Collarenebri is a town in north western New South Wales, Australia. The town is in the Walgett Shire Local Government Area and is situated on the Barwon River approximately 75 kilometres (47 mi) northeast of Walgett and south west of Mungindi on the Gwydir Highway. It is 16 km (9.9 mi) from Pokataroo which was the nearest railway town prior to closure of the rail service there. The town is 150 metres (490 ft) above sea level. Collarenebri is one of two towns ending in 'BRI' in Northern New South Wales.
New South Wales
|Population||650 (2016 census)|
Yuwaalaraay (also known as Yuwalyai, Euahlayi, Yuwaaliyaay, Gamilaraay, Kamilaroi, Yuwaaliyaayi) is an Australian Aboriginal language spoken on Yuwaalaraay country. The Yuwaalaraay language region includes the landscape within the local government boundaries of the Shire of Balonne, including the town of Dirranbandi as well as the border town of Hebel extending to Walgett and Collarenebri in New South Wales.
Yuwaalayaay (also known as Yuwalyai, Euahlayi, Yuwaaliyaay, Gamilaraay, Kamilaroi, Yuwaaliyaayi) is an Australian Aboriginal language spoken on Yuwaalayaay country. It is closely related to the Gamilaraay and Yuwaalaraay languages. The Yuwaalayaay language region includes the landscape within the local government boundaries of the Shire of Balonne, including the town of Dirranbandi as well as the border town of Goodooga extending to Walgett and the Narran Lakes in New South Wales.
Originally spelt "Collarindabri", Collarenebri is located near a shallow rocky ford on the Barwon River, which provided a hard bottomed shallow river crossing for stock and pioneering travellers.
The Gamilaroi Nation of Indigenous Australians resided in this region prior to white settlement.
In 1860 William Earl settled near the Collarenebri crossing and established "The Squatters Arms" to capitalise on the increasing traffic through the area. Earl and his pub later became famous for having been held up by bushranger Captain Thunderbolt. Earl is credited with having established present day Collarenebri, with a prominent street and aged housing carrying his name. A number of his descendants still reside in the town.:2
By the end of 1865, Collarenebri is described as having "two stores, a public house, with another nearly finished: the timber is also lying at Collarenebri for a Government punt; several small houses and a population of about 50 people stationary.":3
The town of Collarenebri was later gazetted on 12 July 1867. By 1890 Collarenebri had become a growing town with a hospital, police station, school and a number of businesses. The cemetery at Collarenebri dates back to 1906.
Collarenebri has long been recorded as a significant site for Aboriginal people living in the area. There are many artifacts and significant sites along the Barwon River. On Collymongle Station there are some very old aboriginal carved trees. There is a well maintained Aboriginal cemetery just outside the town which is unique to the area, with graves covered in crushed and melted glass and decorated with items that represent that person. Collarenebri continues to be a significant community for Aboriginal people.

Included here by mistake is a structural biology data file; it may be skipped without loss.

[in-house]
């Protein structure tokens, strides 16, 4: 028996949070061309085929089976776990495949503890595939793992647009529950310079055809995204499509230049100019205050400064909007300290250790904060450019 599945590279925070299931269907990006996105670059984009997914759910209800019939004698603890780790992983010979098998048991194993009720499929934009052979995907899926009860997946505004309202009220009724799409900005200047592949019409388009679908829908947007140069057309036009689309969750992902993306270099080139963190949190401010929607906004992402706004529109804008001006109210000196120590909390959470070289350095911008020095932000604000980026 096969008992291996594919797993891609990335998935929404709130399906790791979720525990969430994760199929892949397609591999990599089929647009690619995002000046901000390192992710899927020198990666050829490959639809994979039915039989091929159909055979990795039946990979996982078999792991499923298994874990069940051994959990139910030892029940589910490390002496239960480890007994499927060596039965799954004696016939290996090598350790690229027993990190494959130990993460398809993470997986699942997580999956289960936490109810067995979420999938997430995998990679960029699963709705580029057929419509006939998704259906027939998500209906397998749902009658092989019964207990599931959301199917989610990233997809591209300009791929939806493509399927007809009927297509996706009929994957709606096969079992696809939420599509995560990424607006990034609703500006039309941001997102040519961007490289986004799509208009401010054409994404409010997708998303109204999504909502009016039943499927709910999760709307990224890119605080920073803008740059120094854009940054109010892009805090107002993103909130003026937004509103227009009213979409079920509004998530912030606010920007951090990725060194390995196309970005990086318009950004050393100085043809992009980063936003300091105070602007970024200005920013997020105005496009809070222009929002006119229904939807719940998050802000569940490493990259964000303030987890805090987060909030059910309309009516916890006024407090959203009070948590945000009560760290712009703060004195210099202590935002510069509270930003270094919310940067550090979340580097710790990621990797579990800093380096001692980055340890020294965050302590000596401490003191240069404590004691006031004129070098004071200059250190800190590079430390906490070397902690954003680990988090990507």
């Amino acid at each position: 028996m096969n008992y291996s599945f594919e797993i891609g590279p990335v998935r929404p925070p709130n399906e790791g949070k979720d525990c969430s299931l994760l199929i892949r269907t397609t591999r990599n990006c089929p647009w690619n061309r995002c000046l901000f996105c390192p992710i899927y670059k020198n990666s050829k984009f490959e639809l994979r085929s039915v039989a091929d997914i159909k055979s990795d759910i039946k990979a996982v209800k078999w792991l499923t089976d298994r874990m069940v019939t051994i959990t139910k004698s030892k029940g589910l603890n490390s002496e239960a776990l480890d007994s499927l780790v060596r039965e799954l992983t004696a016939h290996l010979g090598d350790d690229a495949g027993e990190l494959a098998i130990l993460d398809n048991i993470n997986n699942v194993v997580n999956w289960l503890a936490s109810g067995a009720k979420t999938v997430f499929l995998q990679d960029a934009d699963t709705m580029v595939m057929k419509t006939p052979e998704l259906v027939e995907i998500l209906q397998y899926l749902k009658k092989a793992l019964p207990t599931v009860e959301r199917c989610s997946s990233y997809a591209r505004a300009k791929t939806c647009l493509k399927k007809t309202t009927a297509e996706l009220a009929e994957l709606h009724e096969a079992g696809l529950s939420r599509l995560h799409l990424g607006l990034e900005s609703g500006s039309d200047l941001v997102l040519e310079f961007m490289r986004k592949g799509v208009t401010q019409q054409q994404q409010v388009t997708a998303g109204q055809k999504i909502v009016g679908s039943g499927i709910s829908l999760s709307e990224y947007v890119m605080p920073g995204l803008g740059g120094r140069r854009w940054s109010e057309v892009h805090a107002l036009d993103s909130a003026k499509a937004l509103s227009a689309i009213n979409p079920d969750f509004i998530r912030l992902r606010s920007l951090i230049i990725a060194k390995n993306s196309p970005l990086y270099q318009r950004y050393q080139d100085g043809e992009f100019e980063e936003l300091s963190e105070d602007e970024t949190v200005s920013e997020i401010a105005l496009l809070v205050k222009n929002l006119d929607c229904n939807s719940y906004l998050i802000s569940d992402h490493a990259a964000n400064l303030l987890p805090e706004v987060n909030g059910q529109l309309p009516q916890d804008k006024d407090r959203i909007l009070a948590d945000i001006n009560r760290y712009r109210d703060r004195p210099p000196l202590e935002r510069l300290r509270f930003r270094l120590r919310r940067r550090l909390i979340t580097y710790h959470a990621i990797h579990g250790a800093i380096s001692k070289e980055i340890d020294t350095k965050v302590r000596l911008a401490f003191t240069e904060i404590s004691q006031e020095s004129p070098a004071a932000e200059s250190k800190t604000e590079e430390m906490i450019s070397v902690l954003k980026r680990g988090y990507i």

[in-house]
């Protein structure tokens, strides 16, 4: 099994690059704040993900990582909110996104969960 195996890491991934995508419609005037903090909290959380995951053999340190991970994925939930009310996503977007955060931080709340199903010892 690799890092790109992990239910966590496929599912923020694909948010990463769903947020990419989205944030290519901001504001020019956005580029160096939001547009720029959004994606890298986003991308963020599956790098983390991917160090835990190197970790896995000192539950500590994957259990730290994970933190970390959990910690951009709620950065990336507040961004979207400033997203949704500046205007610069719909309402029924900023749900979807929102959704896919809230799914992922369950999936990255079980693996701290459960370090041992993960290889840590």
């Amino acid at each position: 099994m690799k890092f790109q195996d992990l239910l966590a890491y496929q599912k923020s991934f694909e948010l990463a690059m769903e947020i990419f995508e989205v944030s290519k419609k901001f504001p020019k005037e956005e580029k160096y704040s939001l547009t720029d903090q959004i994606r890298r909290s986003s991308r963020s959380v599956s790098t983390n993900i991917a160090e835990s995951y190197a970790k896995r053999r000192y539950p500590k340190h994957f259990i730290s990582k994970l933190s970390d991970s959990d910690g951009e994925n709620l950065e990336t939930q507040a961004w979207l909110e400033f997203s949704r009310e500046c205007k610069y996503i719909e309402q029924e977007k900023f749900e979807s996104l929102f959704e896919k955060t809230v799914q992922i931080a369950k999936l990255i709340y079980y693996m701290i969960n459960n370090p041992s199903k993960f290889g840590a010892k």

Many of the buildings in Collarenebri today date back to c. 1910. Collarenebri was among the last places in Australia to be converted from a manual switchboard to an automatic telephone exchange (in 1986). Volunteers run Collarenebri's live, local radio station YAAMA-FM 95.9 specialising in indigenous programming.
The Barwon River area is regarded[by whom?] as one of the best inland fishing locations in Australia.
Collarenebri has a number of heritage-listed sites, including:
In the 2016 Census, there were 650 people in Collarenebri.
- Aboriginal and Torres Strait Islander people made up 42.1% of the population.
- 90.4% of people were born in Australia and 89.9% of people spoke only English at home.
- The most common responses for religion were Anglican 31.1%, No Religion 26.3% and Catholic 17.3%.
- Australian Bureau of Statistics (27 June 2017). "Collarenebri". 2016 Census QuickStats. Retrieved 1 November 2018.
- History of the Collarenebri Region/Collarenebri Central School: "Archived copy". Archived from the original on 18 July 2008. Retrieved 2 June 2008.CS1 maint: archived copy as title (link)
- "Collarenebri". Geographical Names Register (GNR) of NSW. Geographical Names Board of New South Wales. Retrieved 12 July 2009.
- This Wikipedia article incorporates CC-BY-4.0 licensed text from: "Yuwaalaraay". Queensland Aboriginal and Torres Strait Islander languages map. State Library of Queensland. Retrieved 23 January 2020.
- This Wikipedia article incorporates CC-BY-4.0 licensed text from: "Yuwaalayaay". Queensland Aboriginal and Torres Strait Islander languages map. State Library of Queensland. Retrieved 23 January 2020.
- Newman, Charles (May 1985). Collarindabri 1861-1886. The Years of Struggle.
- "Collarenebri Aboriginal Cemetery". New South Wales State Heritage Register. Office of Environment and Heritage. H01934. Retrieved 18 May 2018.
- Brown, Robert (1989). Plains of Colour. Carina, QLD: Walgett Shire Council.
Media related to Collarenebri, New South Wales at Wikimedia Commons
- Collarenebri - Walgett Shire Council